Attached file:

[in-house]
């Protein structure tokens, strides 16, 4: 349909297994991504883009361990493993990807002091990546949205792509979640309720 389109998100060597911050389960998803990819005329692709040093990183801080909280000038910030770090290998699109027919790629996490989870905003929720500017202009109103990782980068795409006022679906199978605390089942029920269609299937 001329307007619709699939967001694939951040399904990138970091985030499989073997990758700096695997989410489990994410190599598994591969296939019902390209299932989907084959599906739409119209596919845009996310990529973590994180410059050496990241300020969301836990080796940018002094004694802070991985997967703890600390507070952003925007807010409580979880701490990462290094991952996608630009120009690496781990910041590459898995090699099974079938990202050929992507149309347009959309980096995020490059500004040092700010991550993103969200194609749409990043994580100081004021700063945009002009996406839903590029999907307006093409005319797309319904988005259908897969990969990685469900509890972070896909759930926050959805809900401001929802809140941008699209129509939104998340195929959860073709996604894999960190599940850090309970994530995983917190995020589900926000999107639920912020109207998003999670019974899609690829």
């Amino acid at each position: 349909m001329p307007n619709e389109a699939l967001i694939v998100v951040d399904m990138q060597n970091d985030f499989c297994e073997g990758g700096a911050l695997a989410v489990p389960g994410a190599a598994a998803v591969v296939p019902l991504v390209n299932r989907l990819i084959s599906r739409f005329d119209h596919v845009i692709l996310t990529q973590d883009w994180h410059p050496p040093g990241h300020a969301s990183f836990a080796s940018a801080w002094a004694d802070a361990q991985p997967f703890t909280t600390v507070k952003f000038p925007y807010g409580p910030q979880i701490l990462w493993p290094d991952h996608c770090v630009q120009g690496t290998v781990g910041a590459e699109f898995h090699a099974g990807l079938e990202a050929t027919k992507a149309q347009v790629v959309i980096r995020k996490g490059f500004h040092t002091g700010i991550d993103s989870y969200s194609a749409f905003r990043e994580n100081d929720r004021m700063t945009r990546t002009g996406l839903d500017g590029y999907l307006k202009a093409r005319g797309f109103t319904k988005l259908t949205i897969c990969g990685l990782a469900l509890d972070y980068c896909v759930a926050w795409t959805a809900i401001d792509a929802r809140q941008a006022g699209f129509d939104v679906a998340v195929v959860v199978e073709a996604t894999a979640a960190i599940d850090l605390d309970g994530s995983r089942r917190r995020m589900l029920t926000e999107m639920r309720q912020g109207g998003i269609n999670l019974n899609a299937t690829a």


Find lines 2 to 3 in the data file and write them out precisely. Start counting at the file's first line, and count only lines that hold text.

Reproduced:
């Protein structure tokens, strides 16, 4: 349909297994991504883009361990493993990807002091990546949205792509979640309720 389109998100060597911050389960998803990819005329692709040093990183801080909280000038910030770090290998699109027919790629996490989870905003929720500017202009109103990782980068795409006022679906199978605390089942029920269609299937 001329307007619709699939967001694939951040399904990138970091985030499989073997990758700096695997989410489990994410190599598994591969296939019902390209299932989907084959599906739409119209596919845009996310990529973590994180410059050496990241300020969301836990080796940018002094004694802070991985997967703890600390507070952003925007807010409580979880701490990462290094991952996608630009120009690496781990910041590459898995090699099974079938990202050929992507149309347009959309980096995020490059500004040092700010991550993103969200194609749409990043994580100081004021700063945009002009996406839903590029999907307006093409005319797309319904988005259908897969990969990685469900509890972070896909759930926050959805809900401001929802809140941008699209129509939104998340195929959860073709996604894999960190599940850090309970994530995983917190995020589900926000999107639920912020109207998003999670019974899609690829």
């Amino acid at each position: 349909m001329p307007n619709e389109a699939l967001i694939v998100v951040d399904m990138q060597n970091d985030f499989c297994e073997g990758g700096a911050l695997a989410v489990p389960g994410a190599a598994a998803v591969v296939p019902l991504v390209n299932r989907l990819i084959s599906r739409f005329d119209h596919v845009i692709l996310t990529q973590d883009w994180h410059p050496p040093g990241h300020a969301s990183f836990a080796s940018a801080w002094a004694d802070a361990q991985p997967f703890t909280t600390v507070k952003f000038p925007y807010g409580p910030q979880i701490l990462w493993p290094d991952h996608c770090v630009q120009g690496t290998v781990g910041a590459e699109f898995h090699a099974g990807l079938e990202a050929t027919k992507a149309q347009v790629v959309i980096r995020k996490g490059f500004h040092t002091g700010i991550d993103s989870y969200s194609a749409f905003r990043e994580n100081d929720r004021m700063t945009r990546t002009g996406l839903d500017g590029y999907l307006k202009a093409r005319g797309f109103t319904k988005l259908t949205i897969c990969g990685l990782a469900l509890d972070y980068c896909v759930a926050w795409t959805a809900i401001d792509a929802r809140q941008a006022g699209f129509d939104v679906a998340v195929v959860v199978e073709a996604t894999a979640a960190i599940d850090l605390d309970g994530s995983r089942r917190r995020m589900l029920t926000e999107m639920r309720q912020g109207g998003i269609n999670l019974n899609a299937t690829a």